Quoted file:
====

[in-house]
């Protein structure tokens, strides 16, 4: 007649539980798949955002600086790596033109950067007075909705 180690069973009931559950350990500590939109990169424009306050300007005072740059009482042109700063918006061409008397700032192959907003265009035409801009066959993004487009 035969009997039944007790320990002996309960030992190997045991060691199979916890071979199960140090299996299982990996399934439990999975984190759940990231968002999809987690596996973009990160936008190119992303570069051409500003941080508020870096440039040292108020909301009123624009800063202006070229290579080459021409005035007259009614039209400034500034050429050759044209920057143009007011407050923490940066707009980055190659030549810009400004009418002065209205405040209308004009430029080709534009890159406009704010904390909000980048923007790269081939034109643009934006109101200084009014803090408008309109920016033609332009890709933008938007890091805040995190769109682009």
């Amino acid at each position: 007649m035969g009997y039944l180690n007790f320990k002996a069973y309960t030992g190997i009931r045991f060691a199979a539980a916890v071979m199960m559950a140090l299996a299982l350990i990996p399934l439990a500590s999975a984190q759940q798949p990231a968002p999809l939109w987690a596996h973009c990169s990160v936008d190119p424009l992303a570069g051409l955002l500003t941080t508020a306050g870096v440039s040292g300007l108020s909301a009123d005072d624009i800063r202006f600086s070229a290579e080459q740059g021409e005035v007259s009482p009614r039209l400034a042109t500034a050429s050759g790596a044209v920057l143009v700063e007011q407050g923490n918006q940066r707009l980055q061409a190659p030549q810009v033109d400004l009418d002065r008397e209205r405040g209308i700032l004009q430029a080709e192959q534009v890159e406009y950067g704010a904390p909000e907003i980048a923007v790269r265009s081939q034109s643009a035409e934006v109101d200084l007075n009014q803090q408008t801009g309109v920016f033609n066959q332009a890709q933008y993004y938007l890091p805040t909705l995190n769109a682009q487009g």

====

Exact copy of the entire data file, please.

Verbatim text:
[in-house]
């Protein structure tokens, strides 16, 4: 007649539980798949955002600086790596033109950067007075909705 180690069973009931559950350990500590939109990169424009306050300007005072740059009482042109700063918006061409008397700032192959907003265009035409801009066959993004487009 035969009997039944007790320990002996309960030992190997045991060691199979916890071979199960140090299996299982990996399934439990999975984190759940990231968002999809987690596996973009990160936008190119992303570069051409500003941080508020870096440039040292108020909301009123624009800063202006070229290579080459021409005035007259009614039209400034500034050429050759044209920057143009007011407050923490940066707009980055190659030549810009400004009418002065209205405040209308004009430029080709534009890159406009704010904390909000980048923007790269081939034109643009934006109101200084009014803090408008309109920016033609332009890709933008938007890091805040995190769109682009």
């Amino acid at each position: 007649m035969g009997y039944l180690n007790f320990k002996a069973y309960t030992g190997i009931r045991f060691a199979a539980a916890v071979m199960m559950a140090l299996a299982l350990i990996p399934l439990a500590s999975a984190q759940q798949p990231a968002p999809l939109w987690a596996h973009c990169s990160v936008d190119p424009l992303a570069g051409l955002l500003t941080t508020a306050g870096v440039s040292g300007l108020s909301a009123d005072d624009i800063r202006f600086s070229a290579e080459q740059g021409e005035v007259s009482p009614r039209l400034a042109t500034a050429s050759g790596a044209v920057l143009v700063e007011q407050g923490n918006q940066r707009l980055q061409a190659p030549q810009v033109d400004l009418d002065r008397e209205r405040g209308i700032l004009q430029a080709e192959q534009v890159e406009y950067g704010a904390p909000e907003i980048a923007v790269r265009s081939q034109s643009a035409e934006v109101d200084l007075n009014q803090q408008t801009g309109v920016f033609n066959q332009a890709q933008y993004y938007l890091p805040t909705l995190n769109a682009q487009g």